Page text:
Royal Yacht Squadron

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Royal Yacht Squadron
Royal-Yacht-Squadron-Burgee.svg
Burgee

Naval Ensign of the United Kingdom.svg
Ensign

Founded1815
ClubhouseCowes Castle, Isle of Wight
Country United Kingdom
AdmiralHRH Prince Phillip
Commodore2009 - M.D.C.C. Campbell Esq, MBE, DL
Head Steward
Websitehttp://www.rys.org.uk
 
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Royal Yacht Squadron
Royal-Yacht-Squadron-Burgee.svg
Burgee

Naval Ensign of the United Kingdom.svg
Ensign

Founded1815
ClubhouseCowes Castle, Isle of Wight
Country United Kingdom
AdmiralHRH Prince Phillip
Commodore2009 - M.D.C.C. Campbell Esq, MBE, DL
Head Steward
Websitehttp://www.rys.org.uk

The Royal Yacht Squadron is one of the most prestigious yacht clubs in the world. Its clubhouse is Cowes Castle on the Isle of Wight in the United Kingdom. Member yachts are given the Suffix RYS to their names, and permitted to fly the White Ensign of the Royal Navy[1] rather than the merchant Red Ensign flown by the majority of other UK registered vessels. The club's patron is Queen Elizabeth II and the club’s admiral is Prince Philip who is also a former club commodore.

Contents

History [edit]

The Royal Yacht Squadron (Cowes Castle)

Founded on 1 June 1815 in the Thatched House Tavern in St James’s, London as The Yacht Club by 42 gentlemen interested in sea yachting.[2] The original members decided to meet in London and in Cowes twice a year, to discuss yachting over dinner. Membership was restricted to those who owned a vessel not under 10 tons. Today this is interpreted as a gentleman “actively interested in yachting”.[1]

The Earl of Yarborough, later first commodore of the club, welcomed the Prince Regent as a member in 1817. In 1820, when the Prince Regent became George IV, it was renamed the Royal Yacht Club.

The club started organising racing as a principal feature of the annual regatta, which is now known as Cowes Week. In 1833 William IV renamed the club, The Royal Yacht Squadron. Its association with the Royal Navy began early and Nelson's captain at Trafalgar, Admiral Sir Thomas Hardy, headed the list of naval members. The spirit of invention led to yachts “of such celerity in sailing and beauty of construction” that they were of utility to the Royal Navy. In 1829 the Admiralty issued a warrant to wear what is now the navy’s White Ensign. The burgee (a triangular shaped flag identifying yacht club membership) is differenced with a St George's Cross and crown on a white background.

In 1851, one of the "forred" hands, on board the yacht "America" concerning the first sailing of the America's Cup, 1851 wrote 'The Royal Yacht Club—In a fix' (tune). "Come listen to my ditty, and a song to you I'll sing..." [3]

Another naval connection is that the Antarctic explorer Captain Scott was a member of the Royal Yacht Squadron. To enable the application of naval discipline on board a civilian ship, he registered the Terra Nova R.Y.S. as a yacht of the squadron and sailed under the White Ensign on his second and final expedition to Antarctica in 1910.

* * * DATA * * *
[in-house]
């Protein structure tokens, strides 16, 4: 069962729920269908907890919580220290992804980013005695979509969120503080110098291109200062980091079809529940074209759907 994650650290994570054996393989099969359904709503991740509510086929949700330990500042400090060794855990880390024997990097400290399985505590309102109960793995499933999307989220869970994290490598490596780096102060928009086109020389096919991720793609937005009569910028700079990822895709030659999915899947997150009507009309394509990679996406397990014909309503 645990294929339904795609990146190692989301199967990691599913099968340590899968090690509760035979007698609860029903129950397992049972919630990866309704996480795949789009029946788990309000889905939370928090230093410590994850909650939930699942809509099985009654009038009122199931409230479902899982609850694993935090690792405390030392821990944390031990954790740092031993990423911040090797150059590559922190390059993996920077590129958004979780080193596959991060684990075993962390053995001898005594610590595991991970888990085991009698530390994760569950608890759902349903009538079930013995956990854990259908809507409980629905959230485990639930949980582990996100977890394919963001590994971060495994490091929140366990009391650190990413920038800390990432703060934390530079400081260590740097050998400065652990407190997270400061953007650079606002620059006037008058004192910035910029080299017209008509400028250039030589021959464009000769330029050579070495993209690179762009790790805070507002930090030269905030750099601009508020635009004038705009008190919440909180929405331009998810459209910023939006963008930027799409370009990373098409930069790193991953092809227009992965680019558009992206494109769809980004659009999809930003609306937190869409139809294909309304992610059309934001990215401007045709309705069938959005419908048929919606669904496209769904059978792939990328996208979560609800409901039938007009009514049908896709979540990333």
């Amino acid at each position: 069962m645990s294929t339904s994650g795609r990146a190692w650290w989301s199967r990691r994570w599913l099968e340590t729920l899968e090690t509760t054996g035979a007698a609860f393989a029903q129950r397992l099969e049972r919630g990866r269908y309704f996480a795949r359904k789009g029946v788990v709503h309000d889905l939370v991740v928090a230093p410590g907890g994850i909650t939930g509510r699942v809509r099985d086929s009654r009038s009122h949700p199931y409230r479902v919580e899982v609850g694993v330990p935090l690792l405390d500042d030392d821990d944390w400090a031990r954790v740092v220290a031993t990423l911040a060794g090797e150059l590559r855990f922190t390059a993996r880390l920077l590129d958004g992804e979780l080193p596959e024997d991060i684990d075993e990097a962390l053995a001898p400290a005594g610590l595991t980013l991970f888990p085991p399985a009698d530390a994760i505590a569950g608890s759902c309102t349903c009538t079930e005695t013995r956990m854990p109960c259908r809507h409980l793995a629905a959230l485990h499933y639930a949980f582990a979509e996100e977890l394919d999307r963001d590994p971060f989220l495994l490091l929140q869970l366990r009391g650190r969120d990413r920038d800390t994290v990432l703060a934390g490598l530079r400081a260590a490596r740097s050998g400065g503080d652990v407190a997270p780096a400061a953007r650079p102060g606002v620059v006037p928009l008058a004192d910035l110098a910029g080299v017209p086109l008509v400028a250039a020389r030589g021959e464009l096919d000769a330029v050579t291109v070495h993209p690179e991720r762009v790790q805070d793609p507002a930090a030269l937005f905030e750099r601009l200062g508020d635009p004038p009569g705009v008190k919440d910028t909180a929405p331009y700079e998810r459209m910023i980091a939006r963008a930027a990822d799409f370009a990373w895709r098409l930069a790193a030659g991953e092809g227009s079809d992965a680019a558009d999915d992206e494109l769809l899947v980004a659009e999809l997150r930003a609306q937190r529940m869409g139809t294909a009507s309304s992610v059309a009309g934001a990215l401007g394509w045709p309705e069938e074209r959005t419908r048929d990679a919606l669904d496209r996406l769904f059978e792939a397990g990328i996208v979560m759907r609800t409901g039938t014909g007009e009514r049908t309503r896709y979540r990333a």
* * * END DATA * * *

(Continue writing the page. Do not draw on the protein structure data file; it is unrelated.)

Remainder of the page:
Further reading [edit]

In 1902, Montague Guest and William B. Boulton wrote 'The Royal Yacht Squadron: memorials of its members, with an enquiry into the history of yachting and its development in the Solent; and a complete list of members with their yachts from the foundation of the club to the present time from the official records' [4]

In 1985, Ian Dear wrote 'The Royal Yacht Squadron, 1815-1985 with a foreword by H.R.H. the Duke of Edinburgh.[5]

Racing [edit]

Genesta (1885), the club's first challenger for the America's Cup

In 1851, the club's commodore, visiting the Great Exhibition, issued a challenge for the squadron’s £100 Cup for a race around the island. The New York based ‘’America’’, representing the New York Yacht Club triumphed in this race giving its name to one of the oldest and best known trophies The America's Cup. The victory was witnessed by Queen Victoria and the Prince of Wales, later commodore of the club and Edward VII.

The site is also used as the start of the Round the Island Race which occurs annually.

During the American Civil War Deerhound RYS witnessed the fight between USS Kearsarge and the Confederate cruiser CSS Alabama. Gazelle RYS rescued the Empress Eugenie at the end of the Franco-Prussian War and the squadron yachts supplied British soldiers in the Crimean War.

The German Kaiser brought the 1887 America’s Cup challenger Thistle, to Cowes in 1892 which encouraged the Prince of Wales to build Britannia, one of the most successful racing yachts of all time.

The Pavilion [edit]

The Pavilion, designed by Sir Thomas Croft, was opened in 2000. This elegant creation provides on shore facilities for yachtsmen and their families while allowing the castle to retain its ‘country house’ ambiance. The Pavilion also enabled the squadron to cross burgees with the New York Yacht Club in celebration of the 150th anniversary of the schooner America’s famous victory of 1851.

The Bronze Mermaid by Jonathan Wylder on the breakwater of the RYS Haven, which was modelled on Sharron Davies

Notable members [edit]

To view a list of current members see, List of Royal Yacht Squadron members

References [edit]

  1. ^ a b Overview: The Royal Yacht Squadron
  2. ^ British Attractions - Royal Yacht Squadron - Outdoor Venue
  3. ^ 'The Royal Yacht Club--In a fix.'(United States : s.n., 1851)
  4. ^ Montague Guest and William B. Boulton 'The Royal Yacht Squadron' (London, J. Murray, 1902)
  5. ^ Ian Dear 'The Royal Yacht Squadron, 1815-1985 (London : S. Paul, 1985)

External links [edit]